RewriteHeader

Topics: User Forum
Aug 25, 2008 at 3:11 PM
Hi,

Sorry for my language but i don't speak well english...

I try to change the server name with RewriteHeader (1.2.15a version) but i don't find doc about this.

Like this :
RewriteHeader Server: .* no-name

...nothing append, the server name (microsoft-IIS/7) doesn't disappear in the client's response.

Thanks for helps.
Coordinator
Aug 25, 2008 at 4:33 PM

Yes, there's little doc on that particular feature.
The reason I haven't documented it is, I haven't completely tested it. This is what I want to put in the readme file:

RewriteHeader <header-name> <pattern> <replacement-string>   [<modifiers>]
----------------------------------------------------------------

This works much like the RewriteRule directive, except that it is an
HTTP Header that is being rewritten.  The <HEADER-NAME> must end with a
colon.  The <pattern> matches against the
value of the HTTP header specified.  The <REPLACEMENT-STRING>
and <MODIFIERS> work the same as in RewriteRule. 

If you want to simply set an arbitrary header, you can use a pattern of
.* , to match anything.  If you want this rule to apply only when the
header is empty, then use ^$ as the pattern.  

Back-refs and Server variables can be used in the replacement string,
just as with RewriteRule.  

Example: 

  RewriteCond %{QUERY_STRING} ^$
  RewriteHeader Query-Is-Empty: .* YaHuh [L]

The rule above says to set the Header "Query-Is-Empty" to the value
"Yahuh" when the server variable QUERY_STRING is empty.

  RewriteCond %{QUERY_STRING} ^.+$
  RewriteHeader Query-Is-Not-Empty: .* YaHuh [L]

The rule above says to set the Header "Query-Is-Not-Empty" to the value
"Yahuh" when the server variable QUERY_STRING is NOT empty.


You should be careful with RewriteHeader directives.  They fall under the
same iteration rules as RewriteRule directives. When a RewriteHeader
rule matches, then evaluation of the URL / Request starts all over again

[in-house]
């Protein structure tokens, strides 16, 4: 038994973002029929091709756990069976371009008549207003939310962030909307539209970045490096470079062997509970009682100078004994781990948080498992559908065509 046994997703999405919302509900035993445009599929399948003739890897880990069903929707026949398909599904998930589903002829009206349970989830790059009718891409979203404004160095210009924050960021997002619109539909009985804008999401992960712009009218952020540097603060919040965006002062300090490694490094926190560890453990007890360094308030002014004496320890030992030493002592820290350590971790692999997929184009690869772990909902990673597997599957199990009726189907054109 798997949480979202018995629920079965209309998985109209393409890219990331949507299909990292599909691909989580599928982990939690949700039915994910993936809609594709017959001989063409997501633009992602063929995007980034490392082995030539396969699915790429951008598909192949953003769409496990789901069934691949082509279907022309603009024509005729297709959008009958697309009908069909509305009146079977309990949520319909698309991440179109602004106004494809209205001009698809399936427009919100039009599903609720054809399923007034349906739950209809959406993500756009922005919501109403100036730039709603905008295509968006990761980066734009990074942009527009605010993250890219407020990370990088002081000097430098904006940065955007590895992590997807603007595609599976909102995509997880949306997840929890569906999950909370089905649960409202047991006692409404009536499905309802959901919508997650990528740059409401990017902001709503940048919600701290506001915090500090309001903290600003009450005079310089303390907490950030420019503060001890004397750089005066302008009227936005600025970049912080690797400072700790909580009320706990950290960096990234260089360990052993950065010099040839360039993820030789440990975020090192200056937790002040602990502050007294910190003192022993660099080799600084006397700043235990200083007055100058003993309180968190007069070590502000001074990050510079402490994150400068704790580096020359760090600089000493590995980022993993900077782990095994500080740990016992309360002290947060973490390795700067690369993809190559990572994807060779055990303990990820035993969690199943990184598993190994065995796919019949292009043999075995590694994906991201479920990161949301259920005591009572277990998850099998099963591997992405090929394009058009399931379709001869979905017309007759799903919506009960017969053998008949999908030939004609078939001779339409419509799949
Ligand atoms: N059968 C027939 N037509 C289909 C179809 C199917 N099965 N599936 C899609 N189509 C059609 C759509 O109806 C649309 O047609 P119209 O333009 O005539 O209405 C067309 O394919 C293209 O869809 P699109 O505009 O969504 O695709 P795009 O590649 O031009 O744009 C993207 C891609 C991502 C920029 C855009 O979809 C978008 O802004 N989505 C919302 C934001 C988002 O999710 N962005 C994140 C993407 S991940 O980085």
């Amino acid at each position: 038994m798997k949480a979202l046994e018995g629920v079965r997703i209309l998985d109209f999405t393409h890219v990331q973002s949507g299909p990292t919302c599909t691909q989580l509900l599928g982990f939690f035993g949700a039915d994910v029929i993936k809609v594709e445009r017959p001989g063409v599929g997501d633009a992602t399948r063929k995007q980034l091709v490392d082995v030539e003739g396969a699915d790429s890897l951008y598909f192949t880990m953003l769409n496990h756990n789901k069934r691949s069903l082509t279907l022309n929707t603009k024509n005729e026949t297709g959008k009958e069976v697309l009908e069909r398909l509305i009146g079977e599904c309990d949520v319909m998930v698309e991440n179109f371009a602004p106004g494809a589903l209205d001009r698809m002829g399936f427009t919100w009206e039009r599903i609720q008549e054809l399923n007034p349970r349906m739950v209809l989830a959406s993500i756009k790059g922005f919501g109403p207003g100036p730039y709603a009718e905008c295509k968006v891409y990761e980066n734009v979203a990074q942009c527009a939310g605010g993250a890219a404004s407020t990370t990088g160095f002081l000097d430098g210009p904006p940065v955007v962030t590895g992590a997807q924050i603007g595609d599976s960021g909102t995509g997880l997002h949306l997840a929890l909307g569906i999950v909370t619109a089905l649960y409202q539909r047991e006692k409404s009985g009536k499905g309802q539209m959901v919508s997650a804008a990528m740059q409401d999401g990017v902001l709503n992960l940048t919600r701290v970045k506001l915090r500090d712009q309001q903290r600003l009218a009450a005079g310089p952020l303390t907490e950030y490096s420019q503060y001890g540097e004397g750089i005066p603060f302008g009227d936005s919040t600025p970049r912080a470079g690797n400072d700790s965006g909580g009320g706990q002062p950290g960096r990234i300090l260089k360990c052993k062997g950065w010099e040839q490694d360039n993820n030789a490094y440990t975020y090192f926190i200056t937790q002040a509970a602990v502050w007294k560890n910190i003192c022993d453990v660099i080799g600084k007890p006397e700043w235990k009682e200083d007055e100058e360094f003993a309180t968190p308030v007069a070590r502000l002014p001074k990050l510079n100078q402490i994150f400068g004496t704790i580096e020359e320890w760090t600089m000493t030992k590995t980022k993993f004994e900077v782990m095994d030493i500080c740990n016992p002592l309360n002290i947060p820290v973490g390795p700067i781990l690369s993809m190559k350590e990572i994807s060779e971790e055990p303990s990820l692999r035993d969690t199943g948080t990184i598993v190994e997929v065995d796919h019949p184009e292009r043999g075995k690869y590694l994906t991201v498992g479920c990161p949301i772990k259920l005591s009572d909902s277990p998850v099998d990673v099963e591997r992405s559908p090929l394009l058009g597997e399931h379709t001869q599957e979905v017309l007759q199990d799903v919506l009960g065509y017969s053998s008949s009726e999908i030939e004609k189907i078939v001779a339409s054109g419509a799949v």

with the current ruleset, subject to the iteration limits described
elsewhere in this documentation. 

What this means is, you can inadvertently "mask" your RewriteRule
directives with a poorly constructed RewriteHeader directive.  For
example, in the directives above, I set the header always.  A better
approach would be to set the header only if it is not already set.  For
example: 


  RewriteCond %{QUERY_STRING} ^.+$
  RewriteHeader Query-Is-Not-Empty: ^$ YaHuh

The interesting bit is, the header is set on the server side. So if your server app (let's say it is a JSP app, or a PHP app) lists the incoming headers, it will see the header you have set. But the response, sent to the client, has a different set of headers. So if you expect to see the header you set, in the response sent to the client, I think that is not the way it works.

I think there may be a way to do what you want in a filter, but IIRF does not yet do that. I have to examine it further.

Coordinator
Aug 25, 2008 at 4:41 PM
There is a way for a filter to add a header to the outgoing response.
I haven't examined it so I don't know if it would work for your purposes.
I presume the outgoing response headers are set by the application behind the filter.
If I were to make this change in IIRF, to allow it to set response headers, there is no guarantee that the headers would remain on the response.
I would guess that whether the header set by IIRF remains, would depend on the upstream application, and whether it clears or overwrites existing headers.